Picking the correct reel can be a confusing decision. The right reel depends on a multitude of factors. Read on to determine what reel you should use next time on the water.
The rule of thumb I follow is to use spinning reels when I need to fish with light line (8-pound test or less) and switch to a baitcaster for fishing with heavy line (10-pound test or more). I do have some exceptions to the rule such as I fill my baitcaster with 8-pound monofilament when I fish suspended stickbaits for wintertime bass. Using lighter line helps my stickbaits dive deeper and I prefer the higher gear ratio of a baitcaster because I like to let my stickbaits sit still on a slack line and the baitcaster allows me to reel in line quicker to set the hook after I detect a strike.
I would prefer to fish a baitcaster all the time because I can cast it more accurately by controlling the spool with my thumb. The reels feature higher gear ratios than spinning models which I need for high-speed presentations such as waking a spinnerbait, buzzing a buzz bait across the surface or burning square-bill crankbaits in shallow cover. I also prefer a baitcaster for all of the power fishing techniques with heavy line such as pitching and flipping, Carolina rigging and slow-rolling spinnerbaits.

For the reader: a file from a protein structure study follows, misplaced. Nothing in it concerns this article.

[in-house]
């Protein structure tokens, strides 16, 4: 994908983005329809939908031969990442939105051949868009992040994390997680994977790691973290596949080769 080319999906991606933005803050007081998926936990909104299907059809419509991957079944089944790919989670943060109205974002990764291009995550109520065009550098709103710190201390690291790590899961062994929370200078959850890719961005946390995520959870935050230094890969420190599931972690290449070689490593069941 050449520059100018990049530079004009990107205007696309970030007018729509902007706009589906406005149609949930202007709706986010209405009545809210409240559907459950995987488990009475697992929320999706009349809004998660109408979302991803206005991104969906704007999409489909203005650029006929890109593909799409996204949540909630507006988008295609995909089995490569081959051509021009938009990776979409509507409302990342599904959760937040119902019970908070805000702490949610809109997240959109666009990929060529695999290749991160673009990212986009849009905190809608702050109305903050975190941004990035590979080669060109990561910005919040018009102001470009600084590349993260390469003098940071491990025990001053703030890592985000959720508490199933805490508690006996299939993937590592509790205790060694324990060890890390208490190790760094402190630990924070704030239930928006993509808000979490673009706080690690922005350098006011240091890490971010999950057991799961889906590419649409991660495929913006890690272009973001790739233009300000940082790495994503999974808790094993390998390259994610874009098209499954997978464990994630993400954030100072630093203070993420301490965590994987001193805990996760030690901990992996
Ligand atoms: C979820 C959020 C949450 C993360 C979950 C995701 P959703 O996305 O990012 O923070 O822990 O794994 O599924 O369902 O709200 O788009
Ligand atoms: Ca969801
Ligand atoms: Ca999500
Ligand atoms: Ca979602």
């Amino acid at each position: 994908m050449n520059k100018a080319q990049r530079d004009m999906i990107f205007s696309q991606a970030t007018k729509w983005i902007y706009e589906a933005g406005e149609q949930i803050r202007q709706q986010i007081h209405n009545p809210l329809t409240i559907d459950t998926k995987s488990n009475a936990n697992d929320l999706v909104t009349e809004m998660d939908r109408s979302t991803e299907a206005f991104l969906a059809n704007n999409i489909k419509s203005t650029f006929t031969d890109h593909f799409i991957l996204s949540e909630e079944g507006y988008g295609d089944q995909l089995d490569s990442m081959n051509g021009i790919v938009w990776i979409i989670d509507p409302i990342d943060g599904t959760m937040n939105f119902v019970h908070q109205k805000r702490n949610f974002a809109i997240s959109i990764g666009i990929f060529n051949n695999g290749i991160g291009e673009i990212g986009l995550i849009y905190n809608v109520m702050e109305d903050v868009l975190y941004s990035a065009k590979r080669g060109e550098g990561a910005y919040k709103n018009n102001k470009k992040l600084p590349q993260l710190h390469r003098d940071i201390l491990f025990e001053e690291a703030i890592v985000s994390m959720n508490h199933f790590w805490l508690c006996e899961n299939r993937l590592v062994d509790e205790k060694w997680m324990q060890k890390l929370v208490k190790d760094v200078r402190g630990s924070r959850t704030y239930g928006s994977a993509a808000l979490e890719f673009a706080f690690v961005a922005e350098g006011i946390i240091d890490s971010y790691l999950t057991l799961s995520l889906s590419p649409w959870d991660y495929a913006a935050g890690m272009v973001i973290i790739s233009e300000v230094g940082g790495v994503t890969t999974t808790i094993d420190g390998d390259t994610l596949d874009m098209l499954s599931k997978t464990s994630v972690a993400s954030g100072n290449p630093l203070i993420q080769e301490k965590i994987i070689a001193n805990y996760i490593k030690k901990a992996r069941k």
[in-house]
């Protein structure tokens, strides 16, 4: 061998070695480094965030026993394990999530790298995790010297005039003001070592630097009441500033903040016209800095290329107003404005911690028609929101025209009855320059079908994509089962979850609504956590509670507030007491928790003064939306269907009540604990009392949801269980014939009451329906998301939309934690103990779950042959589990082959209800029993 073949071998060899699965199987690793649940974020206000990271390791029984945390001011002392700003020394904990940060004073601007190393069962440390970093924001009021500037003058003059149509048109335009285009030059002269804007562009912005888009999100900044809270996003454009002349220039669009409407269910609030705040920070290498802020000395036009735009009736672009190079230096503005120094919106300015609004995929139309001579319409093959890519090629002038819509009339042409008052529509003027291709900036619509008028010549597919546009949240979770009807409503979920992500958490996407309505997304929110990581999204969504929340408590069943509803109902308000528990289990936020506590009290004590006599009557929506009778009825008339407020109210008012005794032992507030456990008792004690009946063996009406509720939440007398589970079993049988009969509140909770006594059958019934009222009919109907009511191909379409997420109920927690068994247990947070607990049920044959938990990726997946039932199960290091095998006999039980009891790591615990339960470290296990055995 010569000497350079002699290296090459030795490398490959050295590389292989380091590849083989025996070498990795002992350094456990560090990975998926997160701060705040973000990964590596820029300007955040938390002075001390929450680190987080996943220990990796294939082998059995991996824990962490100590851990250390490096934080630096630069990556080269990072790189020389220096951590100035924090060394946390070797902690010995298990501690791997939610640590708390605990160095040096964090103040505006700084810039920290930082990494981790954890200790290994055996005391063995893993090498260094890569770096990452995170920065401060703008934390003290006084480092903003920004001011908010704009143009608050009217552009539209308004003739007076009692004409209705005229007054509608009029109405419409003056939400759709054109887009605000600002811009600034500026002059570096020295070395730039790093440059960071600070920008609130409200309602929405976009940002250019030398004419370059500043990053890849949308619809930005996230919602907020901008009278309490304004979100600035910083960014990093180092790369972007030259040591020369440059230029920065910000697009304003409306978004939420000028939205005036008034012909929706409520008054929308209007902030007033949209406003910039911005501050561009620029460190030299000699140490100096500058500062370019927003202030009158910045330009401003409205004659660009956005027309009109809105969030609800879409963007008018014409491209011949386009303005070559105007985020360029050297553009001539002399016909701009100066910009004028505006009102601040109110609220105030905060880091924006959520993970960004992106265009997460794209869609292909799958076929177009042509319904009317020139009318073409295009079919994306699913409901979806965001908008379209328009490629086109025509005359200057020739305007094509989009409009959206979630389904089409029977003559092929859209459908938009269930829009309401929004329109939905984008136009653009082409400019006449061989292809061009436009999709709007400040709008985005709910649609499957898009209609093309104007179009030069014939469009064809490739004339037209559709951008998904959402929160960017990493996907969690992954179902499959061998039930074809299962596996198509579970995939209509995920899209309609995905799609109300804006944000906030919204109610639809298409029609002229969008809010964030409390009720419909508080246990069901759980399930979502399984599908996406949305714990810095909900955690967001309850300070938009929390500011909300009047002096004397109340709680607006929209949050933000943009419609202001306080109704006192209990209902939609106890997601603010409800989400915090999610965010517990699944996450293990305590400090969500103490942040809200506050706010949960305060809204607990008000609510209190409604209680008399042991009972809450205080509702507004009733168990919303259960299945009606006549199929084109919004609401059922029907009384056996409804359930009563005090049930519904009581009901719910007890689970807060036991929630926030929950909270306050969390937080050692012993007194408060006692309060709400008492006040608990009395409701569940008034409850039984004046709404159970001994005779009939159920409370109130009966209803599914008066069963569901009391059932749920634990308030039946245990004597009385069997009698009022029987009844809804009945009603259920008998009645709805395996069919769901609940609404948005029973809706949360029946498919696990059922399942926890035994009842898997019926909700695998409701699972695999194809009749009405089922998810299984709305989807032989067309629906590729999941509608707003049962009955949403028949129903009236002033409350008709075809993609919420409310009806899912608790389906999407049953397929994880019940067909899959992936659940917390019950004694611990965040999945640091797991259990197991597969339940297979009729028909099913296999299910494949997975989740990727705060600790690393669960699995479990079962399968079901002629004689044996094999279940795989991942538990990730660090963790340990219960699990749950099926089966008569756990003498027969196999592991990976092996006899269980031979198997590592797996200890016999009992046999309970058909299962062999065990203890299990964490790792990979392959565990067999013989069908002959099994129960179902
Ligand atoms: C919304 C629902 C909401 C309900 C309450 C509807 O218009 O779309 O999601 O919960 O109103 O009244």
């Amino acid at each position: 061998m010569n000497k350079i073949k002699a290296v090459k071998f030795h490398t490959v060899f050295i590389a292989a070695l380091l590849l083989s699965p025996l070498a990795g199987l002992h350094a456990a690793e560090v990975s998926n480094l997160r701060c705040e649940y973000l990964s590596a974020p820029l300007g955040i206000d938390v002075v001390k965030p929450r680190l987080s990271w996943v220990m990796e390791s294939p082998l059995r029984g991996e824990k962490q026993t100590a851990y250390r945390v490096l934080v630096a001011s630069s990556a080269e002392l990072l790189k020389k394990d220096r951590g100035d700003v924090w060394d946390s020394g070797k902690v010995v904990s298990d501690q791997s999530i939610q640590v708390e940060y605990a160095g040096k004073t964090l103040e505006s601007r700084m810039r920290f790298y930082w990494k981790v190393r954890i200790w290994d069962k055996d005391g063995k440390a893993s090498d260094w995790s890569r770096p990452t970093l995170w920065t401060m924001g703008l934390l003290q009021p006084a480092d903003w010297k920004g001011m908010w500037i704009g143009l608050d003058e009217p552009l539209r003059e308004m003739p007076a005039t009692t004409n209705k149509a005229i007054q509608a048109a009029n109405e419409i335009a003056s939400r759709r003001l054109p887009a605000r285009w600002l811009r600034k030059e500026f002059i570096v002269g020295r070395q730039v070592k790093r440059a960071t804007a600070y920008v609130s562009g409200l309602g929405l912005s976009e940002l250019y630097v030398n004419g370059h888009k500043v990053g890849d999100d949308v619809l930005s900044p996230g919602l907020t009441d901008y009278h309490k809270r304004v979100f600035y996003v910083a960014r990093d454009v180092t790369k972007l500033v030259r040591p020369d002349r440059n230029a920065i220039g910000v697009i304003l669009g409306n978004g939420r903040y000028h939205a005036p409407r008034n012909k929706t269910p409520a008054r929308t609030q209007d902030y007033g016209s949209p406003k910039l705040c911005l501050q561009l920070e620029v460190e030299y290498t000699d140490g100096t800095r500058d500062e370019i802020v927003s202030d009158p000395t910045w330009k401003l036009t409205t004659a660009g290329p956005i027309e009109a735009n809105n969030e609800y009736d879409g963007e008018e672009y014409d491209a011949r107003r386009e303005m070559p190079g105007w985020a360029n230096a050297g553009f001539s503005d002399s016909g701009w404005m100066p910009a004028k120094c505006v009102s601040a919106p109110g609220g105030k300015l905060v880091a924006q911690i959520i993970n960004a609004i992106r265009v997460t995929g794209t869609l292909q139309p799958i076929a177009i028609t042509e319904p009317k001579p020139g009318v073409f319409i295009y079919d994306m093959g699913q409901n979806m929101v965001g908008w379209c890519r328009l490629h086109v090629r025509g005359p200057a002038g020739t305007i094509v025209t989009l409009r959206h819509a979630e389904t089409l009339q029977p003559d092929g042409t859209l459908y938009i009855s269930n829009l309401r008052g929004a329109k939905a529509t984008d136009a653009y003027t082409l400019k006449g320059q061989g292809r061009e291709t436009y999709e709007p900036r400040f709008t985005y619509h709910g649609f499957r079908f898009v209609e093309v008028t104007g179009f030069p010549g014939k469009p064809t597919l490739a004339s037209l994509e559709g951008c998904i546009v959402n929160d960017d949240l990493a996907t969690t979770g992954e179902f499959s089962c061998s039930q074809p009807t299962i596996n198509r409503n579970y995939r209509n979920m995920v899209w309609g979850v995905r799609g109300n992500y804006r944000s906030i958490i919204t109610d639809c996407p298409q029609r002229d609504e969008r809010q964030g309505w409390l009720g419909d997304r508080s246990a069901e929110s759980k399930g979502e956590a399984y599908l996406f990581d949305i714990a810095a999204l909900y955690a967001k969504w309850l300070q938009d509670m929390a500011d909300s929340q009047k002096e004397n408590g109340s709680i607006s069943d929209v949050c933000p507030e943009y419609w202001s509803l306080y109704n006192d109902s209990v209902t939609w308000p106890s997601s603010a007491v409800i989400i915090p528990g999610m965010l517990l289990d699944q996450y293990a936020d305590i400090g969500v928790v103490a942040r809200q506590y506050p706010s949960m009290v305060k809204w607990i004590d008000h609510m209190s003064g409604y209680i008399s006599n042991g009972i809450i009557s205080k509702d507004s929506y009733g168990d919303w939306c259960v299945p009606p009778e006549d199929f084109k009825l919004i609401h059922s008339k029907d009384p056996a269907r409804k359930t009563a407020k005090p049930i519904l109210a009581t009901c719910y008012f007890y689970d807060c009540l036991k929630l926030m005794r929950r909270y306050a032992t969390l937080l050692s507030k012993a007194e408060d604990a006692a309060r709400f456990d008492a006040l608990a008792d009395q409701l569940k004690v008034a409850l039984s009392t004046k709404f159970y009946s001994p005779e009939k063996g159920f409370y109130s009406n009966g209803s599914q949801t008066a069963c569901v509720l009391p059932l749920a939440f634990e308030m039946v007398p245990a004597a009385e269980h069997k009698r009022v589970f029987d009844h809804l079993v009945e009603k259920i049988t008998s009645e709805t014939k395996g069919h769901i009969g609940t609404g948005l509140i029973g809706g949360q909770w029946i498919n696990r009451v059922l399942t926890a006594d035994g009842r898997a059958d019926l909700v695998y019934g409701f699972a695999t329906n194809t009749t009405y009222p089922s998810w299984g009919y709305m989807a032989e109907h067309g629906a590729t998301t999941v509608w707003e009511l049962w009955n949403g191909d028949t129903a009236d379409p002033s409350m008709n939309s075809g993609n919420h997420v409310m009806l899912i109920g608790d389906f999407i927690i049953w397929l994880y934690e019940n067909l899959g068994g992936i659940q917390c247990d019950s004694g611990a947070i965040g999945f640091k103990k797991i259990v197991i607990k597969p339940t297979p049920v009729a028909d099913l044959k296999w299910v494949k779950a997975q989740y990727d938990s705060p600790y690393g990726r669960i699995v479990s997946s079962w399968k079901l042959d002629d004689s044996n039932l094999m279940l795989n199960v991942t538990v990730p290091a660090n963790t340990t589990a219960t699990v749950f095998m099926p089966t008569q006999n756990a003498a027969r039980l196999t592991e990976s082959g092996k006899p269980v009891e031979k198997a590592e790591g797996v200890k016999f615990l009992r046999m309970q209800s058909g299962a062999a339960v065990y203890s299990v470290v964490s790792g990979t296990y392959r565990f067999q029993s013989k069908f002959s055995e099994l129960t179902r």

A baitcaster works well with all three line types: monofilament, fluorocarbon and braid. I use a baitcaster with monofilament for topwater baits such as Zara Spooks, twitching suspended stickbaits and cranking in the shallows or at mid-depths. A baitcaster with fluorocarbon is my choice for jig fishing, Texas-rigged soft plastics and deep cranking. I rely on a baitcaster filled with braid for buzz baits, plastic frogs and topwater chuggers.
I resort to spinning reels mainly in the spring when bass are in the shallows and finesse tactics seem to work best. I also switch to spinning reels on windy winter days for casting suspending stickbaits because baitcasters tend to backlash too much when throwing those lightweight plugs into the wind. Some of my favorite finesse tactics I use with spinning tackle are wacky-rigging Senkos, shaking a finesse worm with a shaky head jig, skipping tube jigs and drop-shotting.
I prefer to use fluorocarbon for finesse tactics but it tends to fly off a spinning reel spool too easily causing a bird’s nest. I solve this problem by filling the spool with 10-pound braid and attaching a fluorocarbon leader.
All credit for these awesome tips goes to Karl’s Bait and Tackle. https://shopkarls.com/blog/spinning-vs-baitcasting-reel/